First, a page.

A vertical spread is the simultaneous purchase of one put (or call) and the sale of a further out-of-the-money put (or call). The most that can be made on the vertical spread is the difference between the strike prices minus the cost of the spread.
The 1120 (long put) - 1070 (short put) vertical spread would cost $17.85 ($37.45 – $19.60). This would give us a profit potential of $32.15 (distance between strikes – cost of spread) if the SPX index drops 5%, a 180% return for the same move.
Because we are long one 1120 put with a vega of $0.96 and short the 1070 put with a vega of 0.82, this spread has a net volatility exposure of 0.14 vega ($0.96 – $0.82). With the same drop in volatility as above, the spread would lose only $0.84 per spread as opposed to $5.70 with the naked put (see "A safer short").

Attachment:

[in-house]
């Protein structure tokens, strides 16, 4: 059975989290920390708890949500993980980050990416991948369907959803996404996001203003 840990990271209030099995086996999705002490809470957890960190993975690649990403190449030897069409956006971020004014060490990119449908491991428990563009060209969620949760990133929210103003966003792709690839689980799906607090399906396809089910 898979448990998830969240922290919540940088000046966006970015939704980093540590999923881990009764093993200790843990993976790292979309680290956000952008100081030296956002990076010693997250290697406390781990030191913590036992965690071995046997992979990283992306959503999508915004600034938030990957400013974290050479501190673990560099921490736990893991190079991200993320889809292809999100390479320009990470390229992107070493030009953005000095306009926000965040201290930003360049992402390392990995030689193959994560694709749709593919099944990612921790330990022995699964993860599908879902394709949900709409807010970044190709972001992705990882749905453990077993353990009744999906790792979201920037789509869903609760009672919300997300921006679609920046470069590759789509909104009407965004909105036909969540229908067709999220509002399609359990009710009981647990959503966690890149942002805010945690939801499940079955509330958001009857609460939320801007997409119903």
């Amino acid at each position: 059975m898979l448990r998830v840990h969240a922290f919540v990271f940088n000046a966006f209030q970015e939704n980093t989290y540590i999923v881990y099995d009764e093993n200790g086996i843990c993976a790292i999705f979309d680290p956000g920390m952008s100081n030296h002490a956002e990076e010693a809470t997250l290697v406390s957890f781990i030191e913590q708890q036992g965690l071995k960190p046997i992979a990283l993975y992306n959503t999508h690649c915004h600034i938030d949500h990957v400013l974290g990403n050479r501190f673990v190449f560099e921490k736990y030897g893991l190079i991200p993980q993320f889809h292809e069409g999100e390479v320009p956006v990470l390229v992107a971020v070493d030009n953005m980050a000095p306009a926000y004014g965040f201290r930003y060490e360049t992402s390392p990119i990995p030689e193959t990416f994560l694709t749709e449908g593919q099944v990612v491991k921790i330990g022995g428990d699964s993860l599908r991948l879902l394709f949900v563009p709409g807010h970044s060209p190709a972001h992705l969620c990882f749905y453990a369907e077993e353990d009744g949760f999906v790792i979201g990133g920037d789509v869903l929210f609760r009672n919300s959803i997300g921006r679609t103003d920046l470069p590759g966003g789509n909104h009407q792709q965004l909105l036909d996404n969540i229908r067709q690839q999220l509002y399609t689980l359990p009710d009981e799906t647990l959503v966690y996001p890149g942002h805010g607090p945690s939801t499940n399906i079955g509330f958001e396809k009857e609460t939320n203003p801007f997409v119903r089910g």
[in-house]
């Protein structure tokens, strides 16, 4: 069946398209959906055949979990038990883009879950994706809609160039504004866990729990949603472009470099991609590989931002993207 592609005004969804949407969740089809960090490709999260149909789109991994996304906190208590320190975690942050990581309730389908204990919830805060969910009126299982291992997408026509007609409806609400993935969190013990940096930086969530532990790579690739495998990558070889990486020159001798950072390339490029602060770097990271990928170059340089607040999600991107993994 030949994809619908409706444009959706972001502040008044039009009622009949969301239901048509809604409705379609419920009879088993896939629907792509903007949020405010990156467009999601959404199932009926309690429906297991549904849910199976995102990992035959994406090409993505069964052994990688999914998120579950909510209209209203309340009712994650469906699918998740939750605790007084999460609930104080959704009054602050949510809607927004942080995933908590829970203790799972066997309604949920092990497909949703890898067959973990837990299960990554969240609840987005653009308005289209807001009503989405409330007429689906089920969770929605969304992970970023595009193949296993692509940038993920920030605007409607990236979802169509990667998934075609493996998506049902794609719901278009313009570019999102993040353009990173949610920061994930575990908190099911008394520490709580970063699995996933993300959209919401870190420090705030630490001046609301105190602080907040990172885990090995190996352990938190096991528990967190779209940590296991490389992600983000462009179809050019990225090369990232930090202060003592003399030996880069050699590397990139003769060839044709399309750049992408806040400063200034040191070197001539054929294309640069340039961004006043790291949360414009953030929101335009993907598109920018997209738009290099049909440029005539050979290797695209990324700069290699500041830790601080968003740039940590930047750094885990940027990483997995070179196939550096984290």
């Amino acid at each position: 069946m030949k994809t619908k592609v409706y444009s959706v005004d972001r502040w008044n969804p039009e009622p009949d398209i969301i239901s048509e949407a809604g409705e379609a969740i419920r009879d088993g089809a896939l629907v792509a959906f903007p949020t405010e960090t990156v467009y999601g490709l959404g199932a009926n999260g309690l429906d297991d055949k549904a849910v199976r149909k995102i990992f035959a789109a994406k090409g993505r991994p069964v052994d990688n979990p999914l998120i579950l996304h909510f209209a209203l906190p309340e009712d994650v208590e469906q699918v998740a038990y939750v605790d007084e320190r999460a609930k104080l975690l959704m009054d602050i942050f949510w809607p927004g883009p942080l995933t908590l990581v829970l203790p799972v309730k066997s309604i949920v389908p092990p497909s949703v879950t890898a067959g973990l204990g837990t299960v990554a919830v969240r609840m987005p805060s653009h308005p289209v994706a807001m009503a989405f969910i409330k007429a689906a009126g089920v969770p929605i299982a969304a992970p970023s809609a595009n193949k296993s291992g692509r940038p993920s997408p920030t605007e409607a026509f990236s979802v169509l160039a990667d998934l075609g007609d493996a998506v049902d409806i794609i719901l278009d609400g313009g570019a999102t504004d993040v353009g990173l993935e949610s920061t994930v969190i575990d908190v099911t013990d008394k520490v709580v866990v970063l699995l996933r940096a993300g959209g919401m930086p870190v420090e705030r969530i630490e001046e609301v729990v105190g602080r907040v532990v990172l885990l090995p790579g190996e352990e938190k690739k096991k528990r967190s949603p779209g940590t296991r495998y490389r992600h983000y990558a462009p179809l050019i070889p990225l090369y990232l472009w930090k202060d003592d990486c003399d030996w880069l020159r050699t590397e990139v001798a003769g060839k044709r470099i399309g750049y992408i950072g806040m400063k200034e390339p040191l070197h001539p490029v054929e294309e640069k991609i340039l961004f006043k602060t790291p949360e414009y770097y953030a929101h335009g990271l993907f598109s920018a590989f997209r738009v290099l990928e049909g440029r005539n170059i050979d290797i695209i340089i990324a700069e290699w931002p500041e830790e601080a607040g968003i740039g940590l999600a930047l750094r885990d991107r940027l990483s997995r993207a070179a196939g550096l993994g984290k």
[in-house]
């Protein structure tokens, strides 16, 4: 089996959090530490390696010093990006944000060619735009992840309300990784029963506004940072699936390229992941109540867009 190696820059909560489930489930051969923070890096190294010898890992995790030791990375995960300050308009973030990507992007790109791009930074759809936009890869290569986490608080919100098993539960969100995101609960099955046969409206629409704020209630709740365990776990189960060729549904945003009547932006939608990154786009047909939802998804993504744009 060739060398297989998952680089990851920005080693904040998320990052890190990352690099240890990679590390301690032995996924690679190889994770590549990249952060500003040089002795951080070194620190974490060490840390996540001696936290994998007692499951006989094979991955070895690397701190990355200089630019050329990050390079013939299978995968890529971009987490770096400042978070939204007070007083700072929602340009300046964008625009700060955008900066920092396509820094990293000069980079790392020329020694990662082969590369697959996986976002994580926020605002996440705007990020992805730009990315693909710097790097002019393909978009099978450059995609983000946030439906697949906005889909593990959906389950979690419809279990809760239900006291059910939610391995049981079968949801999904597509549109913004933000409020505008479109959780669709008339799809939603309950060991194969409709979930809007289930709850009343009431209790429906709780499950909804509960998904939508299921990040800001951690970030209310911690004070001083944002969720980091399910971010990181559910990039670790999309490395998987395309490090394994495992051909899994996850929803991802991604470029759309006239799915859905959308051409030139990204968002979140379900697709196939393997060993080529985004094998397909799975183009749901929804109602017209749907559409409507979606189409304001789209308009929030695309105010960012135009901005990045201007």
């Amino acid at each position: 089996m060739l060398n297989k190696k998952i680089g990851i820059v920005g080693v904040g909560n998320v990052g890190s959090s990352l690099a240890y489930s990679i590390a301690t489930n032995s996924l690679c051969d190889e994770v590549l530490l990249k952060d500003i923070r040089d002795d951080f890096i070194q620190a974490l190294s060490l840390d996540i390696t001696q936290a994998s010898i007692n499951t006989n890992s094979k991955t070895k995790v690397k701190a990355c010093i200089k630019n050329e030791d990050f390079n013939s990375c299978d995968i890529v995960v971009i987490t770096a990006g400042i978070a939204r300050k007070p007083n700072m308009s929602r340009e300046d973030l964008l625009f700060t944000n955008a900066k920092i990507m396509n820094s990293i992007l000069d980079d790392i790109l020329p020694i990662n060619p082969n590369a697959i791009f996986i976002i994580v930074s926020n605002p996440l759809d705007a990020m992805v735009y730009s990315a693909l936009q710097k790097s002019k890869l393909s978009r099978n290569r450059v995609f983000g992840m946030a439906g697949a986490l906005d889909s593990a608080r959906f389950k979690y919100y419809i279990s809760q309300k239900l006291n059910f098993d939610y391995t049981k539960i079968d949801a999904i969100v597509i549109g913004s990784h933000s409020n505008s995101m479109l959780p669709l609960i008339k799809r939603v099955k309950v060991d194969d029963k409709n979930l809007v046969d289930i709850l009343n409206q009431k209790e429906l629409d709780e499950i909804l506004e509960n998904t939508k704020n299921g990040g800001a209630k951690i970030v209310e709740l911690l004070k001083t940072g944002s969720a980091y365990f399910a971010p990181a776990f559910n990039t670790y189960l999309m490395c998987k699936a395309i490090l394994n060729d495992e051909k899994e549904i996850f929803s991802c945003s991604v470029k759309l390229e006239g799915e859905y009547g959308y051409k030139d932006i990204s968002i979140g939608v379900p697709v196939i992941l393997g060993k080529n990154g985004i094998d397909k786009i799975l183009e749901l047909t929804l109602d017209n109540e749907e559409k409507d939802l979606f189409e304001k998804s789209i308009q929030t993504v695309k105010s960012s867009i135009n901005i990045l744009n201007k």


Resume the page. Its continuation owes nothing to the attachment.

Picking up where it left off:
The vertical put spread performs better with more protection and less cost than the naked long put, while at the same time it has much less risk exposure — $14 per spread per point (instead of $96 per naked option) — should volatility drop.
Vertical spreads are the building blocks of more complex options strategies. Once you learn the vertical spread, you can construct more dynamic positions that can be sustained in volatile market conditions without being exposed to large losses.
M. Burkhardt is the CEO of option education firm RandomWalk Trading. Additional educational material is available at randomwalktrading.com.